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Ultimate Cargo Bike

Utility Cycling Want to haul groceries, beer, maybe even your kids? You don't have to live car free to put your bike to use as a workhorse. Here's the place to share and learn about the bicycle as a utility vehicle.

Ultimate Cargo Bike

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Old 07-20-07, 12:34 PM
  #1  
Sammyboy
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Ultimate Cargo Bike

So I've been thinking about how to make the ultimate machine for shifting stuff. Someone on the C&V forum has converted one of those huge Wald baskets into a Porteur style front rack, and that made me think, what about an Xtracycle, or more likely either a Surly BigDummy, or one of the ones Kona has in the pipeline, with a porteur rack, and a lowrider front rack (which might foul the stays for the Wald, meaning spending for a more expensive porteur). The other idea I had was, what about putting a FreeRadical on this, from Pashley....

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Old 07-20-07, 02:05 PM
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Very interesting thought. With an Xtracycle, I personally would want a 7 or 8 gear hub, although BAH may well disagree with my opinion. Do you know if the Pashley could at least have a 3 speed hub?
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Old 07-20-07, 02:58 PM
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The Pashley comes with a 3 speed, and would be easy to upgrade to a 7 or 8 speed. The problem with it is that it's expensive, at 600 or so. There are similar bikes made in India and China, albeit single speed and with rod brakes, which ought to be much cheaper.
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Old 07-22-07, 04:41 AM
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Ultimate, yes, to me though it might seem a bit overkill. I am glad my Xtracycle has a 7-speed internal hub. But if you insist on low-gravity in the front, here's the American version that would certainly mate up with an Xtracycle. I believe Worksman can configure just about any hub you would want on the rear (except maybe they don't stock Rohloffs



If you insist on carrying the big loads up front and in back, Worksman has something there as well...



Lots of options for configuring Worksman bikes, and always a fun site for the cargo-bike minded to visit:

Worksman Bicycles
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Old 07-22-07, 09:48 AM
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Originally Posted by johann View Post
Ultimate, yes, to me though it might seem a bit overkill. I am glad my Xtracycle has a 7-speed internal hub. But if you insist on low-gravity in the front, here's the American version that would certainly mate up with an Xtracycle. I believe Worksman can configure just about any hub you would want on the rear (except maybe they don't stock Rohloffs



If you insist on carrying the big loads up front and in back, Worksman has something there as well...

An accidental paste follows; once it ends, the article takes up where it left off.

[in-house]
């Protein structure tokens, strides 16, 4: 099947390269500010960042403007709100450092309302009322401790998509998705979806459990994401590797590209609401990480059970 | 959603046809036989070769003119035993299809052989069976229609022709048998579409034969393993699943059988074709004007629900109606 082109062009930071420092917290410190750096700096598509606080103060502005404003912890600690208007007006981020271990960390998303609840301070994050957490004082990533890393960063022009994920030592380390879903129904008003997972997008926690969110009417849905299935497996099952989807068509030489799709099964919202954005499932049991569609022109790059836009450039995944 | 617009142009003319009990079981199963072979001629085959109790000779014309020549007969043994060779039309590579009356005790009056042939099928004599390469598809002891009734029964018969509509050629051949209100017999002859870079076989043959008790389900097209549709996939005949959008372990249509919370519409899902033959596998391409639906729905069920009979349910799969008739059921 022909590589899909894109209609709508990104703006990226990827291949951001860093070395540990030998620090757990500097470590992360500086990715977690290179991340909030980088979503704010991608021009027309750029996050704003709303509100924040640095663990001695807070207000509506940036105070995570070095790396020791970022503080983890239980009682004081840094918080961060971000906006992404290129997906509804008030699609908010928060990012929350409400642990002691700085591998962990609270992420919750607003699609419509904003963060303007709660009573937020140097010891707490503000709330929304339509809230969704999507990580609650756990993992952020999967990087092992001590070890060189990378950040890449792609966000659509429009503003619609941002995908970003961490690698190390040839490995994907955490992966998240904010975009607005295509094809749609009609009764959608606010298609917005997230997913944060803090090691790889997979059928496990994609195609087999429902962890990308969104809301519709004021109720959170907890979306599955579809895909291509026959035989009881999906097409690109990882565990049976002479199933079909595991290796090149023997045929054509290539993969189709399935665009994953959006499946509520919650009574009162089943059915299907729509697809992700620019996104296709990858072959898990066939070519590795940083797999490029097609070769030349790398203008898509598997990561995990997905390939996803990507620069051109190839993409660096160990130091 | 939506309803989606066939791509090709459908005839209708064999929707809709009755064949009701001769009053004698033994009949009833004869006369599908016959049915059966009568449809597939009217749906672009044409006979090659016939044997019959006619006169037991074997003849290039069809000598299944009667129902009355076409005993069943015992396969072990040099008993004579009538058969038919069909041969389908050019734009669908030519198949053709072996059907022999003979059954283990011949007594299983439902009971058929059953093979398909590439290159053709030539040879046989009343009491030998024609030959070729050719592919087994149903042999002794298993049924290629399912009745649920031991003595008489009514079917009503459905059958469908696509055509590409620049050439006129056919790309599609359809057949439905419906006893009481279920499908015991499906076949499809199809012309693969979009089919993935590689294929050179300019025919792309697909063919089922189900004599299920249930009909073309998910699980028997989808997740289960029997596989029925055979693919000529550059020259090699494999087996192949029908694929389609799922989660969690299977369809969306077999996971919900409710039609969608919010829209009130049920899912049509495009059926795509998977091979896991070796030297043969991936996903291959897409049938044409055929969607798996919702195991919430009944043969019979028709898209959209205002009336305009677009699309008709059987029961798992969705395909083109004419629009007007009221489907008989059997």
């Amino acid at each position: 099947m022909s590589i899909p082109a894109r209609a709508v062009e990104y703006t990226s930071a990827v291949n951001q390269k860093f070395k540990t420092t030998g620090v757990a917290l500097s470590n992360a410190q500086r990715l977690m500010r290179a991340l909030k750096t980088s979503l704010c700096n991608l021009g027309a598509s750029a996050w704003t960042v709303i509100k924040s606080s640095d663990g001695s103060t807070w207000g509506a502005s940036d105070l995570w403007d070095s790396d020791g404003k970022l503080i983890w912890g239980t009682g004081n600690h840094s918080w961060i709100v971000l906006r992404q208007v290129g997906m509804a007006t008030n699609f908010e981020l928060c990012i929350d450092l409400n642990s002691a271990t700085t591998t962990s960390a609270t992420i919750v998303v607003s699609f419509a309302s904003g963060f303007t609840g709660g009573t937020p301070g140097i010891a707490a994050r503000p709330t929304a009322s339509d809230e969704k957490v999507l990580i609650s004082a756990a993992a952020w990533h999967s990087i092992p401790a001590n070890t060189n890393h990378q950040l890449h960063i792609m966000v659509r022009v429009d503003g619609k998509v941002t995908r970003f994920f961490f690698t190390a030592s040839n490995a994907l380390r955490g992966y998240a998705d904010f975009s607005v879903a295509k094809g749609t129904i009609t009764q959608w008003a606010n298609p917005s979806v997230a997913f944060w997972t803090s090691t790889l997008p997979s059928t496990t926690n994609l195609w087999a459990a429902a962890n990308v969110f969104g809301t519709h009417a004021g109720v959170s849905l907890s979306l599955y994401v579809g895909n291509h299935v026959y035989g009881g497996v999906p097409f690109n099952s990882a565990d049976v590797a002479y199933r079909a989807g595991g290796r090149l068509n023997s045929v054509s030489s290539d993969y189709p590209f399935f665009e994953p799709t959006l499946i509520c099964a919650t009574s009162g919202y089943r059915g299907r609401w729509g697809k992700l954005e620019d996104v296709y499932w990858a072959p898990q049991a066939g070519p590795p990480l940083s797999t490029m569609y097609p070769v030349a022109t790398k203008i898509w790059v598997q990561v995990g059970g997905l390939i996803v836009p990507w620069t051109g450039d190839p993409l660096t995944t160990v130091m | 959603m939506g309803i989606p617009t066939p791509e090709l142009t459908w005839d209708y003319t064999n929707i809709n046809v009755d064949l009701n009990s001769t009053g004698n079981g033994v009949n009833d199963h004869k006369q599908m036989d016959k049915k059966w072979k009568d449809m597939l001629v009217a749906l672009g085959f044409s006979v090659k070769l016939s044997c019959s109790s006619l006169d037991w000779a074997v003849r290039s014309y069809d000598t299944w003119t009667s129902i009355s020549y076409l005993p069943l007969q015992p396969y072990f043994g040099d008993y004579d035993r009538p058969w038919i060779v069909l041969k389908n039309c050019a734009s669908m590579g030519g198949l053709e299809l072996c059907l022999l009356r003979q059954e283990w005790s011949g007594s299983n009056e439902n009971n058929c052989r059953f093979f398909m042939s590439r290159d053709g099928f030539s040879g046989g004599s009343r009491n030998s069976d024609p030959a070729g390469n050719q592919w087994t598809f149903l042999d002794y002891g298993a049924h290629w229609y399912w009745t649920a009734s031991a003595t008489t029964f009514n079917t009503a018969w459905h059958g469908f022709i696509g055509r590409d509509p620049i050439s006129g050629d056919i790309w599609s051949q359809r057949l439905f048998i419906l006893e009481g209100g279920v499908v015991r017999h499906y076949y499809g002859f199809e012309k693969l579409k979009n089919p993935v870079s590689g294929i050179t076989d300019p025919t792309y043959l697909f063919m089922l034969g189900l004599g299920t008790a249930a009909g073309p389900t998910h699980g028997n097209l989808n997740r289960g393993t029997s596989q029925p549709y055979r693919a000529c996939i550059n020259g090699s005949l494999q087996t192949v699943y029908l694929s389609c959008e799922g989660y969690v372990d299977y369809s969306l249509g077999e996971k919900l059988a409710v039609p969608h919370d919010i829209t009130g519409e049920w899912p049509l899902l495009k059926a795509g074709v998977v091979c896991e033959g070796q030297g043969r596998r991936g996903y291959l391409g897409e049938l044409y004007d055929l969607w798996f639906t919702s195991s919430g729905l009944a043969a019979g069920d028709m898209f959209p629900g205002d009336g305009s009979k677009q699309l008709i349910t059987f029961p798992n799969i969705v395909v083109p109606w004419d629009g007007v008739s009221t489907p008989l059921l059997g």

Lots of options for configuring Worksman bikes, and always a fun site for the cargo-bike minded to visit:

Worksman Bicycles
Worksman is all about 'cargo' but their main focus is industrial cargo use. As far as special hubs
etc. you can get anything you want as long as Worksman has an industrial market already.
Rohloff hubs are not an industrial item so the choice is single speed,3 speed, or 7 speed. Period.

IMO, in America, Worksman IS THE ultimate cargo bike. Built like a tank and will carry more than
you can pedal.
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Steel: nearly a thousand years of metallurgical development
Aluminum: barely a hundred, which one would you rather have under your butt at 30mph?
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Old 07-22-07, 11:00 AM
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Now I realize the Worksman bikes are made for industrial purposes, so it's not a criticism of the company or quality of their bikes at all - but they're so ugly! What I really like about the Pashley is how aesthetically pleasing it is. I guess I'm shallow...
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Old 07-23-07, 11:32 AM
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Ultimate Cargo bike:






nuff said.

oh and this should be in UTILITY/CARGO CYCLING and not in "car free"
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Old 07-23-07, 11:51 AM
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Those are real beauties, Bushman. And be patient, we're working on it.
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Old 07-23-07, 11:58 AM
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Originally Posted by donnamb View Post
Now I realize the Worksman bikes are made for industrial purposes, so it's not a criticism of the company or quality of their bikes at all - but they're so ugly!
Hey! Hey! Wait a minute Here!!! Worksman ARE beautiful cargo haulers they are so
robust and manly!!

Ya ought to see my tricked out Worksman PAV trike !!!
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I dislike clipless pedals on any city bike since I feel they are unsafe.

Originally Posted by krazygluon
Steel: nearly a thousand years of metallurgical development
Aluminum: barely a hundred, which one would you rather have under your butt at 30mph?
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Old 07-23-07, 12:48 PM
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Originally Posted by donnamb View Post
Those are real beauties, Bushman. And be patient, we're working on it.
i know i'm all excited and my exuberance is besting me..... dont mind me (i'm always a bit surly int he morning before that first pot of java)

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Old 07-23-07, 02:21 PM
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That thing is a beaut. I guess I should've qualified with "Ultimate cargo bike that still looks a bit like a bike!"
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Old 07-23-07, 07:50 PM
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Originally Posted by Bushman View Post
Ultimate Cargo bike:



"
What is that; a velo coffin?
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Old 07-23-07, 07:59 PM
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Originally Posted by mike View Post
What is that; a velo coffin?
Well, there could be a secondary market for velovampires on tour.
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Old 07-23-07, 08:12 PM
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Originally Posted by mike View Post
What is that; a velo coffin?
Only for midgets